NASA analyzed powerful Tropical Cyclone Donna’s extreme rainfall
Tropical Cyclone Donna was one of the most powerful out-of-season tropical cyclones ever recorded in the southern hemisphere and generated extreme amounts of rainfall along its path. NASA analyzed and mapped rainfall totals generated by the storm.
On May 10, 2017 rapidly dissipating tropical Cyclone Donna moved to the southeast of New Caledonia in the South Pacific. Up until that time, Donna spread heavy rainfall along its path from northern Vanuatu through the Loyalty Islands east of New Caledonia. Over 250 millimeters (~10 inches) of rainfall was reported in the islands of northern Vanuatu as Donna was moving through on May 5, 2017.
At NASA's Goddard Space Flight Center in Greenbelt, Maryland, a rainfall analysis was constructed using data from NASA's Integrated Multi-satellitE Retrievals for GPM (IMERG). GPM is the Global Precipitation Measurement satellite, which is co-managed by NASA and the Japan Aerospace Exploration Agency.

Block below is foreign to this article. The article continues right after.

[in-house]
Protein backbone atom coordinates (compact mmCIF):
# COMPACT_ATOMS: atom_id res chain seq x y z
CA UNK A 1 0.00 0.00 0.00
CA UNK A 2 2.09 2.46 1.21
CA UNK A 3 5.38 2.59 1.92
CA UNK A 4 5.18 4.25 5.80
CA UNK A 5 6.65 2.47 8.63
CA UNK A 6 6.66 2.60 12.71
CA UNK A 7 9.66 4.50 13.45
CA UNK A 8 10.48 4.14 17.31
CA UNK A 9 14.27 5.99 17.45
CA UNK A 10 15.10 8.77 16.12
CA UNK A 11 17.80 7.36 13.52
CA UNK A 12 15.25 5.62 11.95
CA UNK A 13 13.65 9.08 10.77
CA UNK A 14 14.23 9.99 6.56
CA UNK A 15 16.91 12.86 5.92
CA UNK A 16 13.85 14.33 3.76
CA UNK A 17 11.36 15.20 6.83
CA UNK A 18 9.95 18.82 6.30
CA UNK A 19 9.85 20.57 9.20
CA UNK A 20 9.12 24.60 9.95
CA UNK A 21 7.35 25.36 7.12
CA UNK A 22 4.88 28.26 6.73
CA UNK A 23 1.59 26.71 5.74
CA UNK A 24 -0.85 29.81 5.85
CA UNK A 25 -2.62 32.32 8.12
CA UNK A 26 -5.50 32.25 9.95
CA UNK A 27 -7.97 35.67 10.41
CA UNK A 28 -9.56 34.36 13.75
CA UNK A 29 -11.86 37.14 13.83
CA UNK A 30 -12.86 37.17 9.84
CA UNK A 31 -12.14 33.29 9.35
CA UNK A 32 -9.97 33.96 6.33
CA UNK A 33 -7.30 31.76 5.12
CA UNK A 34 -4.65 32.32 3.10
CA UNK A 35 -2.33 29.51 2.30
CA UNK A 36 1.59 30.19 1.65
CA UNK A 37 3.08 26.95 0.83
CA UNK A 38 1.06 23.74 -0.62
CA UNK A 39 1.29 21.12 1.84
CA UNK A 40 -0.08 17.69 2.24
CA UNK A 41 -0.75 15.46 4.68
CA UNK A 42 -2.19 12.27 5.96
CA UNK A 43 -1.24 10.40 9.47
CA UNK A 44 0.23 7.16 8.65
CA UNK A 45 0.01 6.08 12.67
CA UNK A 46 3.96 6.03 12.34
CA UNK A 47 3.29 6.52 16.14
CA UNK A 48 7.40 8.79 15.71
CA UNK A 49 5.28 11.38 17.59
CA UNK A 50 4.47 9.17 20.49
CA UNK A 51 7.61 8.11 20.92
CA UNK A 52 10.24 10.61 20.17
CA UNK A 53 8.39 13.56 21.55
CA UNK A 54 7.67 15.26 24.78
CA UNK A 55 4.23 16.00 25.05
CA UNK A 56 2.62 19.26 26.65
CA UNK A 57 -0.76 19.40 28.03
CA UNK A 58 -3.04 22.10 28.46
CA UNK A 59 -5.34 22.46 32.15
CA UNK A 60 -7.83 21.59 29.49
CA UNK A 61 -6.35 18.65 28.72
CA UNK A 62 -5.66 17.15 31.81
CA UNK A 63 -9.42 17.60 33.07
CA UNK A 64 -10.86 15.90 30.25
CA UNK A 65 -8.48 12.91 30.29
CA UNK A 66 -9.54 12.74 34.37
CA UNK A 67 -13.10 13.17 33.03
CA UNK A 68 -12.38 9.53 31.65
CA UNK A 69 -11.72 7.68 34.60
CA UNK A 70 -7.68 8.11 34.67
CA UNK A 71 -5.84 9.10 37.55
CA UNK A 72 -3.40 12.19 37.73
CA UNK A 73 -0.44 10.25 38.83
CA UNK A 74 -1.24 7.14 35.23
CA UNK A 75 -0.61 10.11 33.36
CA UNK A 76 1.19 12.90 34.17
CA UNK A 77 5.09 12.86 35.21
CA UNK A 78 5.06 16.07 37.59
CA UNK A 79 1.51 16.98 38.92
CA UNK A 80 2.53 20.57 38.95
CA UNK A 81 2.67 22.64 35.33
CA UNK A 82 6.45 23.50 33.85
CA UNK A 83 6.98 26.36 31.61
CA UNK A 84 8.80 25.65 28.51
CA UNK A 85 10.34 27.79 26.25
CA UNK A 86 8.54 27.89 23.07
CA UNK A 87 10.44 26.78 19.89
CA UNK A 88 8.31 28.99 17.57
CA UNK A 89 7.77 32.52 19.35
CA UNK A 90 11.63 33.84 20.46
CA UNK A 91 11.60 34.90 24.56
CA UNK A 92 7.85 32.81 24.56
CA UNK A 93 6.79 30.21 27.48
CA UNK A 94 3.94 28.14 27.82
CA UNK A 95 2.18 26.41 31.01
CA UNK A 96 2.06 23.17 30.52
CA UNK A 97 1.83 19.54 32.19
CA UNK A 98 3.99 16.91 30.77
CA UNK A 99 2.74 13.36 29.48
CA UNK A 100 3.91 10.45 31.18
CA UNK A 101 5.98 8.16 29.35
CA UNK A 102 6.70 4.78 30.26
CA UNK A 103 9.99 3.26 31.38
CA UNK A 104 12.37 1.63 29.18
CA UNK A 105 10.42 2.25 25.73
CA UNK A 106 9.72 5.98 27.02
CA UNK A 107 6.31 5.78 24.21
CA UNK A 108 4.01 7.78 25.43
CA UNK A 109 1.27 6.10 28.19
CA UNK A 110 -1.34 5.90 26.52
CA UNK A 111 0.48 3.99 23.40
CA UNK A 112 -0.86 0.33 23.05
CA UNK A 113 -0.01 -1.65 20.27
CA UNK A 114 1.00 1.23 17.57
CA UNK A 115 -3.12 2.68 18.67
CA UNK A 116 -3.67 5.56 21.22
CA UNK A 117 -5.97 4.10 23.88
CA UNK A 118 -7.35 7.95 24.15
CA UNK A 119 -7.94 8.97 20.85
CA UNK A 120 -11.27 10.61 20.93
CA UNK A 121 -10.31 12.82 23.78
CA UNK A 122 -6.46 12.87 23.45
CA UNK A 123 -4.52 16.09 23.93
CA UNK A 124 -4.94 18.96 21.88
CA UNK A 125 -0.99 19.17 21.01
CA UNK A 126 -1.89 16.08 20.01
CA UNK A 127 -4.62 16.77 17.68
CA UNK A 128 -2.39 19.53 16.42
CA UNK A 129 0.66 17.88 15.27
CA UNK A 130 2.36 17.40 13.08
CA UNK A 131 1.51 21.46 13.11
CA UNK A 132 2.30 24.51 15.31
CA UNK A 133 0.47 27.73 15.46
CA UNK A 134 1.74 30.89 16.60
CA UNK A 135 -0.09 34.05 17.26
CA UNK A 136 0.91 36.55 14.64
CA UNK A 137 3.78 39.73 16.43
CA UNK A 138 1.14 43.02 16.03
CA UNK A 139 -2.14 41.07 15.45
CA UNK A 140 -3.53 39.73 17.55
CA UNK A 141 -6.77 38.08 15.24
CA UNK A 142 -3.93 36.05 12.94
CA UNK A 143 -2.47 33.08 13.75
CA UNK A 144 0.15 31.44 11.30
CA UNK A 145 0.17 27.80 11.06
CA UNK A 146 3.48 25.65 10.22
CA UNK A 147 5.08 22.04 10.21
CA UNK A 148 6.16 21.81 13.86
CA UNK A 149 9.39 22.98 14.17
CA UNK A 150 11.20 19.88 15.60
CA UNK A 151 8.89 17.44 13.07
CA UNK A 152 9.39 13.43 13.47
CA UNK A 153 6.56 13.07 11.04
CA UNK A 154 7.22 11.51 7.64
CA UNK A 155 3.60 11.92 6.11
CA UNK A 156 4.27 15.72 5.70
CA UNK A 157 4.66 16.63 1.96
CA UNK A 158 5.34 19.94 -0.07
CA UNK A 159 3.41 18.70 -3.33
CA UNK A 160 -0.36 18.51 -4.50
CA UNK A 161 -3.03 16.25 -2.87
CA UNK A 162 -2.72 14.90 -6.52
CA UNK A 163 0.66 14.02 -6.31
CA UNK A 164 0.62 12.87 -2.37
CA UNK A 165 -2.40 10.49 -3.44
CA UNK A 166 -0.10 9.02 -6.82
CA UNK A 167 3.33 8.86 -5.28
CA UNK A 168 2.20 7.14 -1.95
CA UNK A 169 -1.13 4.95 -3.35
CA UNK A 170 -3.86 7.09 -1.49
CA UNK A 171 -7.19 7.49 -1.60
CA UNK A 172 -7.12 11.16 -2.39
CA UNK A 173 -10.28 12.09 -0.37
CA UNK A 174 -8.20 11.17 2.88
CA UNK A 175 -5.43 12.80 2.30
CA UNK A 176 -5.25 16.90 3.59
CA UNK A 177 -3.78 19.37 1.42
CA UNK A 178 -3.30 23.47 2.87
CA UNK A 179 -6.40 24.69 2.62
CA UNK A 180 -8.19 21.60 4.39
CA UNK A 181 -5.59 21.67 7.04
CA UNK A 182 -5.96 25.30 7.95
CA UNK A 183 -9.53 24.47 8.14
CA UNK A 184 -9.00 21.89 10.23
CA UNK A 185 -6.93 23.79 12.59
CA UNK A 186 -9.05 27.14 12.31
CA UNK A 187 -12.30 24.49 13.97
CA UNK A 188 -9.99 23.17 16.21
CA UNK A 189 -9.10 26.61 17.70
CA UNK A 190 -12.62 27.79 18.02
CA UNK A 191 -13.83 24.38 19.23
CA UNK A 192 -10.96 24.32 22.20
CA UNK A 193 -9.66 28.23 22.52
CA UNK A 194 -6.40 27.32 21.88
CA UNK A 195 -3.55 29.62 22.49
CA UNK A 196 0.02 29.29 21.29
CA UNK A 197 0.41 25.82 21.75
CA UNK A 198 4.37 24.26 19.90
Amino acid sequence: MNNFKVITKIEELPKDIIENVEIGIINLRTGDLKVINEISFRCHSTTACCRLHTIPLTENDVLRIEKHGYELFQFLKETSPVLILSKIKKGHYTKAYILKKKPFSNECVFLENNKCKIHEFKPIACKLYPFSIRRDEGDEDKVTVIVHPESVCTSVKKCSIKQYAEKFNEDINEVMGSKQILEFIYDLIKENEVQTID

That data collected from the GPM core satellite in near-real time were utilized in IMERG's rainfall accumulation estimates for tropical cyclone Donna. The analysis covers tropical cyclone Donna for the period from May 2 through early May 10, 2017.
IMERG showed that tropical cyclone Donna produced some extremely high rainfall totals. It indicated that the most extreme rainfall accumulation estimates were greater than 62.4 millimeters (24.6 inches). Those extreme values were located along Donna's path through the northern islands of Vanuatu.
The tropical cyclone passed to the east of New Caledonia on the southern portion of its track so the Loyalty Islands east of New Caledonia received the heaviest rainfall in that area. By May 11, Donna had dissipated in the Southern Pacific Ocean.
The Integrated Multi-satellitE Retrievals for GPM (IMERG) is a unified U.S. algorithm that provides a multi-satellite precipitation product. IMERG is run twice in near-real time with the "early" multi-satellite product being created at about 4 hours after observation time and a "late" multi-satellite product is provided at about 12 hours after observation time. IMERG rainfall totals have been adjusted to reflect observed values in other similar extreme rainfall events.
For more information about GPM, visit: http://www.nasa.gov/gpm.
By Hal Pierce / Rob Gutro
NASA's Goddard Space Flight Center